Explaining how the brain recognizes faces

Apr 07, 2006
brain

The mechanism by which the brain recognizes faces has long fascinated neurobiologists, many of whom believe that the brain perceives faces as "special" and very different from other visual objects. For example, classic studies found that turning the image of a face upside down compromises recognition much more than does similarly inverting other objects.

More recent studies have suggested that there may even be particular neurons tuned to the identity of one particular person. These neurons, according to that theory, lie in the "fusiform face area," FFA, known to be particularly active when a person encounters a face.

However, in the April 6, 2006 issue of Neuron, Maximilian Riesenhuber of Georgetown University Medical Center and his colleagues (Jiang et al.) report evidence for a theory that the FFA, instead, contains tightly integrated circuitry that recognizes faces based on selective processing of shapes of facial features.

In their studies, the researchers first constructed a computational model that represented how their hypothesized neuronal circuitry would work. This model aimed at predicting how the circuitry could give rise to the perception of faces. Such perception includes the shape of specific features--eyes, noses, and mouths--as well as the "configuration" of those features--their position on the face.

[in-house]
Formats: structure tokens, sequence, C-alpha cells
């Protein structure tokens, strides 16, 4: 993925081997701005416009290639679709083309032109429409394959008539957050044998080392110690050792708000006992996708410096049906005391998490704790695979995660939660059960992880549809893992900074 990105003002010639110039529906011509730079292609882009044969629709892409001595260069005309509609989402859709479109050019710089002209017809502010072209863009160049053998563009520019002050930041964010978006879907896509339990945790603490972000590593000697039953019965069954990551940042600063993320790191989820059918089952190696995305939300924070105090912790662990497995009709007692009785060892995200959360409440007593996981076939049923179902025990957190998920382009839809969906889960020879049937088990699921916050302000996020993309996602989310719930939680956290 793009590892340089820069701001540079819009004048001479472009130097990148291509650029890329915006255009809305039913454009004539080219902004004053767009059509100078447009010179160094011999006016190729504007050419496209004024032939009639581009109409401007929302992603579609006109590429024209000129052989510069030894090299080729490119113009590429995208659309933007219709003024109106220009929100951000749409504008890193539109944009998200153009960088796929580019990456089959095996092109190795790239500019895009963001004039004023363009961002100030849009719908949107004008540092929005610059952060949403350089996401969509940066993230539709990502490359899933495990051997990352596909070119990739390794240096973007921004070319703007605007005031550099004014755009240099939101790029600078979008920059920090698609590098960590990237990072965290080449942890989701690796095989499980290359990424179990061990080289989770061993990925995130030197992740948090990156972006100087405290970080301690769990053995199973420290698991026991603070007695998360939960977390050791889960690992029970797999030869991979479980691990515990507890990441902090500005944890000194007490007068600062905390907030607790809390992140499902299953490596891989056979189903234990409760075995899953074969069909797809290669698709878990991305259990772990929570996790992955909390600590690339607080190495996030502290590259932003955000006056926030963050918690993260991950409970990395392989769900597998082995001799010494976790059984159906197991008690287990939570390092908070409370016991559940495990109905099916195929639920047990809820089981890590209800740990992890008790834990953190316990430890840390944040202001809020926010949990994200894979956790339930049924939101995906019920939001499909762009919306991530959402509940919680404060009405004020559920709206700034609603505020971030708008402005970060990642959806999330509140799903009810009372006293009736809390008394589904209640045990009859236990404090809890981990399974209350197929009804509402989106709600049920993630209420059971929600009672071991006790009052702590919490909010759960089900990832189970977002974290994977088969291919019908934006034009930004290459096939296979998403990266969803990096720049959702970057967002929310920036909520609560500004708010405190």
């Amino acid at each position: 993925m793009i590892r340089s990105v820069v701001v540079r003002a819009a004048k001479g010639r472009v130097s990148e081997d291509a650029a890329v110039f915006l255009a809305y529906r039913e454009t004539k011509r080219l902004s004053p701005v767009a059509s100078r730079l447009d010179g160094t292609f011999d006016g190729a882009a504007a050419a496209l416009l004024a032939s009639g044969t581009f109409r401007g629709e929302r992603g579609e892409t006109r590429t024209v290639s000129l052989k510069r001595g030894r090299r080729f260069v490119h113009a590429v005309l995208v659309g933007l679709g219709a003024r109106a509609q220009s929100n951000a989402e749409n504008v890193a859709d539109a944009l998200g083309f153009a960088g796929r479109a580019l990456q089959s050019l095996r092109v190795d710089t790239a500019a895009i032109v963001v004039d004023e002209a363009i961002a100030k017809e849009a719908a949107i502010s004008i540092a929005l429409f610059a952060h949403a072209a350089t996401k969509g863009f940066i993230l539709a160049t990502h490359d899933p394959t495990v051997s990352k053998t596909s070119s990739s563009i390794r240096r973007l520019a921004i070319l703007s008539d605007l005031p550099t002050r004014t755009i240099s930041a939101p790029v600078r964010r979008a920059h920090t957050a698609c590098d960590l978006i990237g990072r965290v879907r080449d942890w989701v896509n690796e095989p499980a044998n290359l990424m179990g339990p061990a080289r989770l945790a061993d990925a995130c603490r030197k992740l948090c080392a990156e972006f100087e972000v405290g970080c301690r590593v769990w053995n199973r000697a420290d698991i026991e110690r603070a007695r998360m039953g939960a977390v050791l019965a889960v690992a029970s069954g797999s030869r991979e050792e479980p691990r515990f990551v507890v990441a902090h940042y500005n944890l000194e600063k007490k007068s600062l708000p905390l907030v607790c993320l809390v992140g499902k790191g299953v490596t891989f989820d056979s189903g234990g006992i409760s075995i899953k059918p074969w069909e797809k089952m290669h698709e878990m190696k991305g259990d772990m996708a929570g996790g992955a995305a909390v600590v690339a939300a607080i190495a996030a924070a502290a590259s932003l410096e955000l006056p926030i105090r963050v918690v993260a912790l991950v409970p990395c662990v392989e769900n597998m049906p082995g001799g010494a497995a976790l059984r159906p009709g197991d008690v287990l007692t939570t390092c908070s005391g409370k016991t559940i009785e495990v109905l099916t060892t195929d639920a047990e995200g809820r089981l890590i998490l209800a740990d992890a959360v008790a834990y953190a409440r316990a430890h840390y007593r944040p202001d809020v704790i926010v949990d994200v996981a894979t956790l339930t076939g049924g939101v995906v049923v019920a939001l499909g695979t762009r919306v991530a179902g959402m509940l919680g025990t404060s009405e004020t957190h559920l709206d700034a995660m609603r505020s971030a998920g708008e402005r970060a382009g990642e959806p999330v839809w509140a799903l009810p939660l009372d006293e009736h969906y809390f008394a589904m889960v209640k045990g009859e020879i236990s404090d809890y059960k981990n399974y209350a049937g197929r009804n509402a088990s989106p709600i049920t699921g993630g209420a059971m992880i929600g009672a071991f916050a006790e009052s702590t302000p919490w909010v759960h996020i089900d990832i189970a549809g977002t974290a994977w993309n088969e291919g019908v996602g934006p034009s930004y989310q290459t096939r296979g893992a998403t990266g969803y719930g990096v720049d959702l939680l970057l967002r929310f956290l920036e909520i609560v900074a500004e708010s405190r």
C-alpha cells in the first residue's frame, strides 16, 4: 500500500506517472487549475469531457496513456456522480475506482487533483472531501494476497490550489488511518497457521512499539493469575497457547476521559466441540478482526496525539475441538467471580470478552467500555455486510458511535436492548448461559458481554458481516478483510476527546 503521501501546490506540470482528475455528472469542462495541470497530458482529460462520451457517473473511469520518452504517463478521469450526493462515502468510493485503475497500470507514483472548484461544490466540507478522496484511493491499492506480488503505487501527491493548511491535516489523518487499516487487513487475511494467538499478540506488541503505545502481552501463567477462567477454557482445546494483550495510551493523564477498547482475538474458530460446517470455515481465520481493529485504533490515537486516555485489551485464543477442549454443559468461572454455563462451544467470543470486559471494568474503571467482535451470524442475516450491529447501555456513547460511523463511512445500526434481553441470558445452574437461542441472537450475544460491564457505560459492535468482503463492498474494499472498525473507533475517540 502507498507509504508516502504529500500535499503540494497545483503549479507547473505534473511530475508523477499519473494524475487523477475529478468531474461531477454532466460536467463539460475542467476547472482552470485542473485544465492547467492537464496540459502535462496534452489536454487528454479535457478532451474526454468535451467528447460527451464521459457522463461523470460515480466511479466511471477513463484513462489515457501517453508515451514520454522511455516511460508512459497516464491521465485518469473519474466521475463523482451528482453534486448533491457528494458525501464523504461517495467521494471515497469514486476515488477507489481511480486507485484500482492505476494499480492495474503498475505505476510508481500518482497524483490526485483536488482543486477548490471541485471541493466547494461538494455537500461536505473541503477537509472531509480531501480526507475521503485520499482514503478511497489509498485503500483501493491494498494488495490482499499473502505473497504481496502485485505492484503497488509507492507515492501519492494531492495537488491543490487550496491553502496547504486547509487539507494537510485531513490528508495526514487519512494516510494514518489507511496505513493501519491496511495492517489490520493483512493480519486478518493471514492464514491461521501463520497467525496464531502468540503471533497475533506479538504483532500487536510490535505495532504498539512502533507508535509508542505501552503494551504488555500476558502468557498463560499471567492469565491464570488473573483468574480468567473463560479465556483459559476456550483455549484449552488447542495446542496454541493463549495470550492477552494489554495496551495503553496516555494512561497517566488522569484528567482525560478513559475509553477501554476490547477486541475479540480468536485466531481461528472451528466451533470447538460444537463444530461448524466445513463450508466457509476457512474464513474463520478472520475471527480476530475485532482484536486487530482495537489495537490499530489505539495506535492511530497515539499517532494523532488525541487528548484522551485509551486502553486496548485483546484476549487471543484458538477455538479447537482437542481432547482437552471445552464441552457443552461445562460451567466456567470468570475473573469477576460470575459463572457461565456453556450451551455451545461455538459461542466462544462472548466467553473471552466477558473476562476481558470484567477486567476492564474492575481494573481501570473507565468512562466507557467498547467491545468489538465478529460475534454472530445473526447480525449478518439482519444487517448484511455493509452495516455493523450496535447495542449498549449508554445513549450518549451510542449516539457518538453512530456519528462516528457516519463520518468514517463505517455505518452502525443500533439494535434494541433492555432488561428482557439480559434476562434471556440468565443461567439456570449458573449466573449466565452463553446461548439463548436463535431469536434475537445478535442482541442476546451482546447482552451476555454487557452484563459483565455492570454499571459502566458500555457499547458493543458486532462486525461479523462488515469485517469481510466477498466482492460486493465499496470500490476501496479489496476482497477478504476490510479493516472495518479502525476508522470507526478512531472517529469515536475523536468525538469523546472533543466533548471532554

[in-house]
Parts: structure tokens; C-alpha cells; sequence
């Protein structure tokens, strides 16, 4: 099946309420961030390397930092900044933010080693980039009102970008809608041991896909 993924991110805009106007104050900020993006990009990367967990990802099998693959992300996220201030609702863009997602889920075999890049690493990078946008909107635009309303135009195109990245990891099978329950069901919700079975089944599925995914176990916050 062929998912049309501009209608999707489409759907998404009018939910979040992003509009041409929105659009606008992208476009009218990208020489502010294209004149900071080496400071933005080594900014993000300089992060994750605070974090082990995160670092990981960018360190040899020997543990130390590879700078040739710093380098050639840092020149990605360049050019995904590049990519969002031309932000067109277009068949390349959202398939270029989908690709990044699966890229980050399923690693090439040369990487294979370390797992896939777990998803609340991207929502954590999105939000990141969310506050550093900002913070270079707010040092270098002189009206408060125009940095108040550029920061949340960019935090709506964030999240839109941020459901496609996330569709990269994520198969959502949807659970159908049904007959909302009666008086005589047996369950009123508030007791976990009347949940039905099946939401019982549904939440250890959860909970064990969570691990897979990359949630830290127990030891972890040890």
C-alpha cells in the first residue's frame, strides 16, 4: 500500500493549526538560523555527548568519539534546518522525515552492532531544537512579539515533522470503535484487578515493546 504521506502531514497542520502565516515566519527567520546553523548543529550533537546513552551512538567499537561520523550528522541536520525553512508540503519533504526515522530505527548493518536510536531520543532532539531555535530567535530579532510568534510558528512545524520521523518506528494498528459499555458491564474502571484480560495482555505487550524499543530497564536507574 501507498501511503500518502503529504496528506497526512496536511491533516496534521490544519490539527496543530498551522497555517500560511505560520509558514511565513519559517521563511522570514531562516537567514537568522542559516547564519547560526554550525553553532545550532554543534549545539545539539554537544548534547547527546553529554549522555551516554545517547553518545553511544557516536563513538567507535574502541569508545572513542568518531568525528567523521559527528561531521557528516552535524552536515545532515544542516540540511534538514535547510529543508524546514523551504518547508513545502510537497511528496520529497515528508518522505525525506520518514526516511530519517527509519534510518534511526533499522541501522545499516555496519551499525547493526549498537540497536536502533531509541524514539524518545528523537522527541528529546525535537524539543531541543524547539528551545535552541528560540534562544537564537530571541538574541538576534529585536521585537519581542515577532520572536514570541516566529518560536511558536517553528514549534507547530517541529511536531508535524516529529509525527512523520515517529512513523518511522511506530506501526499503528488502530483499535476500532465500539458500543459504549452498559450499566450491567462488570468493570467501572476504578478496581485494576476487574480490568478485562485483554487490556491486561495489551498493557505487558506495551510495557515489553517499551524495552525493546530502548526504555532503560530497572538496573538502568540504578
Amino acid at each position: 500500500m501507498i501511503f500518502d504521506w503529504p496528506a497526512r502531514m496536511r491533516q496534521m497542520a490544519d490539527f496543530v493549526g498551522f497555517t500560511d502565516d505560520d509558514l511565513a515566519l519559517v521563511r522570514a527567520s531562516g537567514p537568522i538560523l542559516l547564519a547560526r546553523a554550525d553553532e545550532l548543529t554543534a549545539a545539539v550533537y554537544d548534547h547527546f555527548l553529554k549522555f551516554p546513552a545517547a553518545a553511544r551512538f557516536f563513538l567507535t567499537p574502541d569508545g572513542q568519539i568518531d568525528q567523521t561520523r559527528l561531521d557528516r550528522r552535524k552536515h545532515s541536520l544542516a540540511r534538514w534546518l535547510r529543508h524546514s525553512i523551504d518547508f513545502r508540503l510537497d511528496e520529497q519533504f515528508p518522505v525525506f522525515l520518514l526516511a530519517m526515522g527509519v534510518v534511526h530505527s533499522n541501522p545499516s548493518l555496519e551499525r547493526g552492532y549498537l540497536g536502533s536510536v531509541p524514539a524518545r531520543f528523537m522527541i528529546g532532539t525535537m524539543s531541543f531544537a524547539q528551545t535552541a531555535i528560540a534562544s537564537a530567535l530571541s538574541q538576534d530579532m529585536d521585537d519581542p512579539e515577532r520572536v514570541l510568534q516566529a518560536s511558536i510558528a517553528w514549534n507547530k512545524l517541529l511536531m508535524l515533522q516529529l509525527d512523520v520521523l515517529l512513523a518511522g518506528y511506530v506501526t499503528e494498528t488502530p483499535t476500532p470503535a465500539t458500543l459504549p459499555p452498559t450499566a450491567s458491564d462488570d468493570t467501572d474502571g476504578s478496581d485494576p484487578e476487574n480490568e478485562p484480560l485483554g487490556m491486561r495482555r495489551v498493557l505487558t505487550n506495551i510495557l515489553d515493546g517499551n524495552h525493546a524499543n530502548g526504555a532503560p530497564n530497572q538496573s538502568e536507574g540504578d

The researchers found that their model captured such aspects of face perception, even though the circuitry in their model had not explicitly coded them. To demonstrate that their model could also account for how other neuronal circuitry could be similarly tuned to other objects, they also tested how it might behave when it encountered images of cars. They found that model worked just as well to produce the same recognition characteristics as in faces.

Riesenhuber and his colleagues tested their "shape-based" model experimentally by exposing volunteers to images of faces that could be precisely "morphed" with a computer program to subtly alter the facial features. And at the same time, the subjects' brains were scanned by using functional magnetic resonance imaging (fMRI) to detect patterns of activity in the FFA. The technique of fMRI involves using harmless magnetic fields and radio waves to measure blood flow in brain regions, which reflects their activity. The researchers found that the results from the fMRI studies agreed with those of the computational model.

The researchers concluded that "we have shown that a computational implementation of a physiologically plausible neural model of face processing can quantitatively account for key data, leading to the prediction that human face discrimination is based on a sparse population code of sharply tuned face neurons.

"In particular, we have shown that a shape-based model can account for the face inversion effect, can produce 'configural' effects without explicit configural coding, and can quantitatively account for the experimental data. The model thus constitutes a computational counterexample to theories that posit that human face discrimination necessarily relies on face-specific processes."

In a preview of the paper in the same issue of Neuron, Tzvi Ganel wrote that Riesenhuber and colleagues "provide a compelling array of evidence supporting the idea that the processing of faces and objects do not rely on qualitatively different mechanisms. In a series of experiments, Jiang et al. present and integrate findings from neural modeling, behavior, and fMRI, showing that face classification, similarly to object classification, can be achieved by a simple-to-complex architecture based on hierarchical shape detectors.

"Jiang et al.'s modeling and behavioral findings have strong implications for understanding how faces and objects are processed in the human brain," wrote Ganel.

Source: Cell Press

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